Cooling modern video cards is becoming more and more difficult, especially with users asking for a quiet cooling solution, which is why engineers are now paying much more attention to the power consumption of new graphics card designs. An optimized fan-profile is also one of the few things board vendors can create to impress with reference designs where they are prohibited from making changes to the thermal solution or components on the card.
For this test, we measure the power consumption of only the graphics card via the PCI-Express power connector(s) and PCI-Express bus slot. A Keithley Integra 2700 digital multimeter with 6.5-digit resolution is used for all measurements. Again, the values here only reflect the card's power consumption as measured at its DC inputs, not that of the whole system.
We use Metro: Last Light as a standard test representing typical 3D gaming usage because it offers the following: very high power draw; high repeatability; is a current game that is supported on all cards; drivers are actively tested and optimized for it; supports all multi-GPU configurations; test runs in a relatively short time and renders a non-static scene with variable complexity.
Our results are based on the following tests:
- Idle: Windows 7 Aero sitting at the desktop (1920x1080) with all windows closed and drivers installed. Card left to warm up in idle mode until power draw was stable.
- Multi-monitor: Two monitors connected to the tested card, both using different display timings. Windows 7 Aero sitting at the desktop (1920x1080+1280x1024) with all windows closed and drivers installed. Card left to warm up in idle mode until power draw was stable. When using two identical monitors with same timings and resolution, power consumption will be lower. Our test represents the usage model of many productivity users, who have one big screen and a small monitor on the side.
- Blu-ray Playback: Power DVD 9 Ultra is used at a resolution of 1920x1080 to play back the Batman: The Dark Knight Blu-ray disc with GPU acceleration turned on. Measurements start around timecode 1:19, which has the highest data rates on the BD with up to 40 Mb/s. Playback keeps running until power draw converges to a stable value.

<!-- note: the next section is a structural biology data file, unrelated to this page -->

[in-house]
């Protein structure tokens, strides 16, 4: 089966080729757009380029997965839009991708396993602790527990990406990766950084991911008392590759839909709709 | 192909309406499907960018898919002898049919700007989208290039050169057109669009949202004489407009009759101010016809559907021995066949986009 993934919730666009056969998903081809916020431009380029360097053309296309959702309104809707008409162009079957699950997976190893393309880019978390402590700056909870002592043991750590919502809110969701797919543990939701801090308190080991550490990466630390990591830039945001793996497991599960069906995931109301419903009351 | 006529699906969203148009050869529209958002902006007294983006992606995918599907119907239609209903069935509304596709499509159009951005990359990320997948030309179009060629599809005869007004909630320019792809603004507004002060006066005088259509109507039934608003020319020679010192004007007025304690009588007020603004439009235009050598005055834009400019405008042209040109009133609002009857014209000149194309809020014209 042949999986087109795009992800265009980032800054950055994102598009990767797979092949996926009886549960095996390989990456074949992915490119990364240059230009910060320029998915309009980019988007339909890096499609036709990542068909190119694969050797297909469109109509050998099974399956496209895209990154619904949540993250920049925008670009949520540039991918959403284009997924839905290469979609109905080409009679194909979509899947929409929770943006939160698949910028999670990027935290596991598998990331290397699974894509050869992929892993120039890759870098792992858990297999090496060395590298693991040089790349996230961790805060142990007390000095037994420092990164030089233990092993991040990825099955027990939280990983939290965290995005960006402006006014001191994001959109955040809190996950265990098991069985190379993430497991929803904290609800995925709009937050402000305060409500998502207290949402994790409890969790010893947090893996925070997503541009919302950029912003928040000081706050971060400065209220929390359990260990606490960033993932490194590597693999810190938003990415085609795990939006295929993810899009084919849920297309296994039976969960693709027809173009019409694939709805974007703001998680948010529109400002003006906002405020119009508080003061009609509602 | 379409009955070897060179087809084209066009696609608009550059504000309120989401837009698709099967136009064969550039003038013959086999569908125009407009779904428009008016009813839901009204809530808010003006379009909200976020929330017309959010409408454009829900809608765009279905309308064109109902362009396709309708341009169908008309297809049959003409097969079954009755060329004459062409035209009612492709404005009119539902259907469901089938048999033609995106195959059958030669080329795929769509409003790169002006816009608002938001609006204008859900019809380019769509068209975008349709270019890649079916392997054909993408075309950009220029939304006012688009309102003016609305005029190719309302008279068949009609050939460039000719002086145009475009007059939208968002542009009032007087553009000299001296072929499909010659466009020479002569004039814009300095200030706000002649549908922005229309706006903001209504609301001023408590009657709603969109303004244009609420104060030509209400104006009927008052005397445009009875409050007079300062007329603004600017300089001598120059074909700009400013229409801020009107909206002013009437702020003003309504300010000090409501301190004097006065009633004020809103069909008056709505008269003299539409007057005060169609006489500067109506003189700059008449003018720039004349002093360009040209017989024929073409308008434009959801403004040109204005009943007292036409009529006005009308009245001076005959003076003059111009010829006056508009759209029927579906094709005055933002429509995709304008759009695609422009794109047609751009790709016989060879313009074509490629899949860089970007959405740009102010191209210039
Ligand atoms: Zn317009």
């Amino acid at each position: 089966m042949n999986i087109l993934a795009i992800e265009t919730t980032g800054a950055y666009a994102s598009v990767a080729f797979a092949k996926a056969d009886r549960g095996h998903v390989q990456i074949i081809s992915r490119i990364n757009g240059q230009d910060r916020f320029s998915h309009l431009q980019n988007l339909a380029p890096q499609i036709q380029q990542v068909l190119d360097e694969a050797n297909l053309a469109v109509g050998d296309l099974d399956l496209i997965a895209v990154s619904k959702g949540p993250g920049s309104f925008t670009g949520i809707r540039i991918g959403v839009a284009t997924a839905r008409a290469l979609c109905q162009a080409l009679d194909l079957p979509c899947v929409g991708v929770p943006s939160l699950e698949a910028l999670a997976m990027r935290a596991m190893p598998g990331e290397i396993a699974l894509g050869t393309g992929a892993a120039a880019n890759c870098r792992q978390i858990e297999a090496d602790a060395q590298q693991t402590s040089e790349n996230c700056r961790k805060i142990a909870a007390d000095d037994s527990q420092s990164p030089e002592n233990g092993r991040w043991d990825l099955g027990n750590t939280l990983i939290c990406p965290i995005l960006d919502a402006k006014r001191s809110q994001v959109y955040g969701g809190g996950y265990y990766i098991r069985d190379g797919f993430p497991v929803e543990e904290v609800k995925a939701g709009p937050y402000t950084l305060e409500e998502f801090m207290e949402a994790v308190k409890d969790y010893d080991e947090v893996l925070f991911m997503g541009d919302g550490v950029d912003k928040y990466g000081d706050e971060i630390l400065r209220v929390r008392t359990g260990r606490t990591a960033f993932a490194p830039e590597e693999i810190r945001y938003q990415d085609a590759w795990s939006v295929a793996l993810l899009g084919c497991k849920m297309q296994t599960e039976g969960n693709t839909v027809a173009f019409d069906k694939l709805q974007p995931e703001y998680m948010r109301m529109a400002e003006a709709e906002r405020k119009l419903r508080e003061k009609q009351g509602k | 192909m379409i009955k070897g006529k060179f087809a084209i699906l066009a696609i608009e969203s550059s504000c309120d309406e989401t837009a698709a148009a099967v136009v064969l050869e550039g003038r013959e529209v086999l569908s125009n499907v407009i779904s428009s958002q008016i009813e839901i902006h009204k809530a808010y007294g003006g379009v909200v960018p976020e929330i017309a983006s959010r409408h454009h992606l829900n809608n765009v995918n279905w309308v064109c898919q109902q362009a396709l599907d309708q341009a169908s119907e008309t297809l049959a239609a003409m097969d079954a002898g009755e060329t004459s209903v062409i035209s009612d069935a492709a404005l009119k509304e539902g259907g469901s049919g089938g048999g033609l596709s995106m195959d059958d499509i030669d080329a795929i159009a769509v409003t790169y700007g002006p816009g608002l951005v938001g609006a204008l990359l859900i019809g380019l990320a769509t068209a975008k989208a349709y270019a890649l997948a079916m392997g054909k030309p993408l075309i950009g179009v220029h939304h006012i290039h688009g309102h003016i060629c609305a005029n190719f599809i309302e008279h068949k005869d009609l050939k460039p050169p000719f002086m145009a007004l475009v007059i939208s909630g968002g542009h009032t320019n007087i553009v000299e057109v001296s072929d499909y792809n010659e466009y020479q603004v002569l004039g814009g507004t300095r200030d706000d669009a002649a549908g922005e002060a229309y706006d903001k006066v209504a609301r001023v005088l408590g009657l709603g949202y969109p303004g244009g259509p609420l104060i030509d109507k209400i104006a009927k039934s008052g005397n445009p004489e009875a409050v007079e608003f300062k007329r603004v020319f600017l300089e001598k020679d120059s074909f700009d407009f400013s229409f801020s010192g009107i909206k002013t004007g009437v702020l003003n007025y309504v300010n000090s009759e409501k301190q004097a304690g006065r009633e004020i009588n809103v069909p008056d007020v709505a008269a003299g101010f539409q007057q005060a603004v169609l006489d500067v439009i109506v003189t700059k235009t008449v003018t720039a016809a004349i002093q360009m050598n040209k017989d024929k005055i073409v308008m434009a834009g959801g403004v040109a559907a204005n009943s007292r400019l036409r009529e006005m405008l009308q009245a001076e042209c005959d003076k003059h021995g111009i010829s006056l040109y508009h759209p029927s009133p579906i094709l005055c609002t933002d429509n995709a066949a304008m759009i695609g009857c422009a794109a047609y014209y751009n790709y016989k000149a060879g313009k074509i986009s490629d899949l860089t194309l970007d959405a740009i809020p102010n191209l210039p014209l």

- Average: Metro: Last Light at 1920x1080, representing a typical gaming power draw. Average of all readings (12 per second) while the benchmark was rendering (no title/loading screen). In order to heat up the card, we run the benchmark once without measuring power consumption.
- Peak: Metro: Last Light at 1920x1080, representing a typical gaming power draw. Highest single reading during the test.
- Maximum: Furmark Stability Test at 1280x1024, 0xAA. This results in a very high no-game power-consumption that can typically be reached only with stress-testing applications. We report the highest single reading after a short startup period. Initial bursts during startup are not included, as they are too short to be relevant.
Power consumption results of other cards on this page are measurements of the respective reference design.
NVIDIA did not provide us with a GTX 970 reference design, so we can only estimate its power consumption (156 W typical gaming, measured). We did so using a custom-design card with NVIDIA's original reference BIOS, since it uses the proper voltages, memory frequency, GPU base and boost clock.
Just like on GTX 750 Ti, NVIDIA's new architecture brings massive power consumption improvements. Non-gaming power consumption has been reduced further, which increases the gap to AMD even more, especially in Blu-ray playback.
In gaming, the GTX 970 shows impressive power consumption numbers that seemed impossible just a few months ago. The card is fast yet incredibly power efficient at the same time. This is, in my opinion, the key improvement in Maxwell, as power and heat are no longer an issue when it comes to scaling up GPU performance. These improvements will also serve as a foundation for improvements in laptop and mobile gaming, where battery life is a crucial factor.
The ASUS board roughly consumes as much power as the NVIDIA GTX 980 reference board, which I find a bit surprising. There are many possible reasons for these results, though, since ASUS uses a different VRM configuration and has overclocked their card considerably. There are also random variations between cards.
Still, the ASUS GTX 970 uses less power than any of AMD's recent high-end cards, while delivering higher performance.